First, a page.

It wasn't just Dirty Loops' clever choice of covers or exemplary musicianship (R&B/pop superstar Brian McKnight even called them "the most musical" band he's heard) that sent the band on their rising musical trajectory. Rather, it was their distinctive approach to taking a pop song, and, well, "loopifying" it that resonated with everyone. "We chose these songs to cover because we knew we could do something very different to them. If we chose a jazz song and did our thing, it wouldn't be that different. We like the contrast of genres," explains Henrik, who cites the Red Hot Chili Peppers' Flea among his favorite bassists and Tribal Tech among his favorite groups.
Though the guys were having a blast putting some jazzy bass slaps and a funky sound on "Just Dance" or transforming "Circus" from a simple pop ditty to a fun fusion concoction, they didn't think others would get their unique vision. "We thought the combination of fusion and pop was so unsexy that no one would ever listen to it," laughs Henrik. He was wrong. "This has been so surreal. We never meant to be a band. It just happened. The only reason we even made a video in the first place was to have something to show bookers to get gigs just to play for fun," laughs Jonah, who began singing in parents' church choir at age 1 and playing the piano at age 11. (He never sang in a band, though, until Dirty Loops.)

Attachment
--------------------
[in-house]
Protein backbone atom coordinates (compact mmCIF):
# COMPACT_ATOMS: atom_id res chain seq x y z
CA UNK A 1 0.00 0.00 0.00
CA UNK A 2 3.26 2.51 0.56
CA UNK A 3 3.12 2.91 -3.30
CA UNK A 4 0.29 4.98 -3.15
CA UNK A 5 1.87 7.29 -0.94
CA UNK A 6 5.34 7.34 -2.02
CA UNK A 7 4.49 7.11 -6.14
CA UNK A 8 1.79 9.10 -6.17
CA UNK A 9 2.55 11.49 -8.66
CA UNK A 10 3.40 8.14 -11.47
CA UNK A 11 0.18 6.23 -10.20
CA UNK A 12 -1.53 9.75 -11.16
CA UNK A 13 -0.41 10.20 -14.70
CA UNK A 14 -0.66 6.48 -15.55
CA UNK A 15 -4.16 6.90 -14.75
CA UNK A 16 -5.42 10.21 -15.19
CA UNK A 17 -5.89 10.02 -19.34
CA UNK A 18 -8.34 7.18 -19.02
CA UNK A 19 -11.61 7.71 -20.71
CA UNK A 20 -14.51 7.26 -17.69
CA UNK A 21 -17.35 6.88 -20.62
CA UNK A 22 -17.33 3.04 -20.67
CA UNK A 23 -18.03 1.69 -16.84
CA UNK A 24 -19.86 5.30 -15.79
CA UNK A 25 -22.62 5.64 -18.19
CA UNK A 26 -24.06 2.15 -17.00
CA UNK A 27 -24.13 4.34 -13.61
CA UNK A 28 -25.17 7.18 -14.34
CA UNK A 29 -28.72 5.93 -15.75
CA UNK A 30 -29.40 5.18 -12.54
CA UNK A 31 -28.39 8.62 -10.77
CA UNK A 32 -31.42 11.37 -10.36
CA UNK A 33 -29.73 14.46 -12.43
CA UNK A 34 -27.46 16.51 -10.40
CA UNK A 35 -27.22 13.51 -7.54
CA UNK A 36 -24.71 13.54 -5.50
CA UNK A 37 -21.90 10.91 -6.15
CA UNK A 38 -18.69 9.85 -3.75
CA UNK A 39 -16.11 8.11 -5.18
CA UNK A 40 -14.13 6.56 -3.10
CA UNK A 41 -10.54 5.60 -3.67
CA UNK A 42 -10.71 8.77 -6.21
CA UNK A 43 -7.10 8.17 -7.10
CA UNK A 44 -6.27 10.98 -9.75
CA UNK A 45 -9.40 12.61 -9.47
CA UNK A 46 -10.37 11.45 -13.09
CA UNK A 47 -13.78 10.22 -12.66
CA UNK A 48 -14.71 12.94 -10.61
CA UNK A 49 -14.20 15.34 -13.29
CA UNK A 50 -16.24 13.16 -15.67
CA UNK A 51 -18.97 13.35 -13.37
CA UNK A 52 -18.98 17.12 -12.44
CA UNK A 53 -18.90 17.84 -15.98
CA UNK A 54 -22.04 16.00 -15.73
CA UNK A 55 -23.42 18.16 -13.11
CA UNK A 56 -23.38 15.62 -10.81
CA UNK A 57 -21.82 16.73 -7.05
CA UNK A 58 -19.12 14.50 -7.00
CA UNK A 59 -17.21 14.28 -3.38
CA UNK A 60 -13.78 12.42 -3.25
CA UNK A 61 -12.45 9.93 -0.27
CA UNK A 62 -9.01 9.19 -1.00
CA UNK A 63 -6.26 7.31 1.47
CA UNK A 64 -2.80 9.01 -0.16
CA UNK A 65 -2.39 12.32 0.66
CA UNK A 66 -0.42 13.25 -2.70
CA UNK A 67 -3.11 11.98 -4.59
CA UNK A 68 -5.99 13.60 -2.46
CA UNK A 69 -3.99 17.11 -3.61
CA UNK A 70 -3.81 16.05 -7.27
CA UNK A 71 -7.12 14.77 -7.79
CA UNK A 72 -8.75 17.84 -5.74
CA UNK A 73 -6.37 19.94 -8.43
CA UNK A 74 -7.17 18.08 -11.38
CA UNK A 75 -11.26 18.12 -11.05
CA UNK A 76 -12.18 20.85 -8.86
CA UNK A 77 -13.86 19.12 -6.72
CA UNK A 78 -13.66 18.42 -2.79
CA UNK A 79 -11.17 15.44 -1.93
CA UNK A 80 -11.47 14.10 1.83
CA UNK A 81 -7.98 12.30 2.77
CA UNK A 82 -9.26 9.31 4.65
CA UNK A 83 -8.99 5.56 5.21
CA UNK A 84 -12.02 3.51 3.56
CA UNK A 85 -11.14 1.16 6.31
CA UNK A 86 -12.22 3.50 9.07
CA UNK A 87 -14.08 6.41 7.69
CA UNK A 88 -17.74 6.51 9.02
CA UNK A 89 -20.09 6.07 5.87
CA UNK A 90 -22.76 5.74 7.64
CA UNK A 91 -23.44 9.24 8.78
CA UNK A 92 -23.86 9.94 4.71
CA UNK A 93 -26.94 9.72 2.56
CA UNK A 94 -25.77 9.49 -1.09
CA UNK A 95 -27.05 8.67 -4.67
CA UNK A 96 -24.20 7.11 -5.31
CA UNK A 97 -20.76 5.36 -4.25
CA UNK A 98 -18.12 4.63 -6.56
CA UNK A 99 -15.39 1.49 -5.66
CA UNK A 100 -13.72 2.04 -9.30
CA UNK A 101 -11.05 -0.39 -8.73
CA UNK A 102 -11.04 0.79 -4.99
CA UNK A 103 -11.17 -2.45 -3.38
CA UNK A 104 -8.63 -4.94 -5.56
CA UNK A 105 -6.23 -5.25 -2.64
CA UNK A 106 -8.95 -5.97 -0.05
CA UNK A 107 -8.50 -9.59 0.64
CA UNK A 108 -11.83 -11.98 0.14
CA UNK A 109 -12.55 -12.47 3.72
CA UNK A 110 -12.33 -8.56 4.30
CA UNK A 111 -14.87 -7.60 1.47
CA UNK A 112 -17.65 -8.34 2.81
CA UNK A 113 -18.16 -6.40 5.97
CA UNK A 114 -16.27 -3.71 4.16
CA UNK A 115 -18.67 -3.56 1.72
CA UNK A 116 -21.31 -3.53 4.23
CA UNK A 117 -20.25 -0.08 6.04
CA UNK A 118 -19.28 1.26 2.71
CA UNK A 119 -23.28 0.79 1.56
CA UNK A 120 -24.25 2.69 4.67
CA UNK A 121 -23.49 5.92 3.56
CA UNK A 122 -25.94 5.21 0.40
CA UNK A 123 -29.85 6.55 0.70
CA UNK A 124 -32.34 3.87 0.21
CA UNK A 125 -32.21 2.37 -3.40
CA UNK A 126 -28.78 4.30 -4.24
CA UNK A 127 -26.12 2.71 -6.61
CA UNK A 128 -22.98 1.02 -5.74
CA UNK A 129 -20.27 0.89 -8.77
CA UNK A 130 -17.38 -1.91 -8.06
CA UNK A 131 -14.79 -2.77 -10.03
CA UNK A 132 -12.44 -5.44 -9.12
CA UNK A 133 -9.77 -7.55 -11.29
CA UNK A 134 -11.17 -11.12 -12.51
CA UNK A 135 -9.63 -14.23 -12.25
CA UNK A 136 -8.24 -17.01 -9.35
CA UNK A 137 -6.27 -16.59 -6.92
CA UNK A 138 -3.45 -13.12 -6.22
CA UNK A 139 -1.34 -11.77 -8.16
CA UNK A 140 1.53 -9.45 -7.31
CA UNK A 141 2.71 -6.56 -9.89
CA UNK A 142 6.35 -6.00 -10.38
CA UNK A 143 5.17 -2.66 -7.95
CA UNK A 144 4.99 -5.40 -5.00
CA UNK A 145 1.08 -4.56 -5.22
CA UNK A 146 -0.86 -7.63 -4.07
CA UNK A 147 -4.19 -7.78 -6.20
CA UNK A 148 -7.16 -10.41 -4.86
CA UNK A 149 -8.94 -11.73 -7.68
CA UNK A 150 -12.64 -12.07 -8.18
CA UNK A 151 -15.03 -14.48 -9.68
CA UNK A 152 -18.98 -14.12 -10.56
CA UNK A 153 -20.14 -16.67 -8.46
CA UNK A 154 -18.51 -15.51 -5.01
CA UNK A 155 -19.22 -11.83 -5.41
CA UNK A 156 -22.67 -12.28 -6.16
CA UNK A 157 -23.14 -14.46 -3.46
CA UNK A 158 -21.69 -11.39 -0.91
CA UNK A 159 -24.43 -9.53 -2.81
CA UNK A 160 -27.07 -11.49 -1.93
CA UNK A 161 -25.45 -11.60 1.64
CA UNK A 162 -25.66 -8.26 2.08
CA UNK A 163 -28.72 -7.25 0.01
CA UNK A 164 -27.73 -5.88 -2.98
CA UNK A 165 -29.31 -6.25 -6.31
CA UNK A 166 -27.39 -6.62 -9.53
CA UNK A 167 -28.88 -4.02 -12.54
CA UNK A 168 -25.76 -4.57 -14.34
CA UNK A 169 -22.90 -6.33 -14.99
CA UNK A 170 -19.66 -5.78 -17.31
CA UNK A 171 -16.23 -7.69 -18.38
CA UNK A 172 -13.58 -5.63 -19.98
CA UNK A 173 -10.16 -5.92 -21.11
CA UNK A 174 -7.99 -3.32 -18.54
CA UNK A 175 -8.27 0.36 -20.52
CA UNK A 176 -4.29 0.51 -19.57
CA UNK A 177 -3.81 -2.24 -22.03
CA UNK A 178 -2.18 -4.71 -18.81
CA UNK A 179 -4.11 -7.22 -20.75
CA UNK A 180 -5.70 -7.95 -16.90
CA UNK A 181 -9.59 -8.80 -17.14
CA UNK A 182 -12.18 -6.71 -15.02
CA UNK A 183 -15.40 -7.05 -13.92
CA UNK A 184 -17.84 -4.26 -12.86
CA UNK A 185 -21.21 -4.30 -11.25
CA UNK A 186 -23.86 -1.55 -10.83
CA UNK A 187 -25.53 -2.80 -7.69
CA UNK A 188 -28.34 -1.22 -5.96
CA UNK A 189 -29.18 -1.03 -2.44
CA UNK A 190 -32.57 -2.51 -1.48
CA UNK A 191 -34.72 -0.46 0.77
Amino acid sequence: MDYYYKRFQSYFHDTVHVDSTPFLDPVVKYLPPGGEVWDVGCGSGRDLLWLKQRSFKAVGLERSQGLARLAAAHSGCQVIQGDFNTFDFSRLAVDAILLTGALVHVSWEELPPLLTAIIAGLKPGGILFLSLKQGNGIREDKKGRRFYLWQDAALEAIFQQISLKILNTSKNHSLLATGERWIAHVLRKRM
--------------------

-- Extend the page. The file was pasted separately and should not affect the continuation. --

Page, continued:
That calling-card video - Lady Gaga's "Just Dance" - spread like wildfire simply via word-of-mouth. "People thought we had this social media strategy, but we didn't even have a Facebook page or Twitter at the time. It really just happened naturally," muses Henrik. Soon, record labels and management companies were hitting the band up on their MySpace page, much to the shock of the group.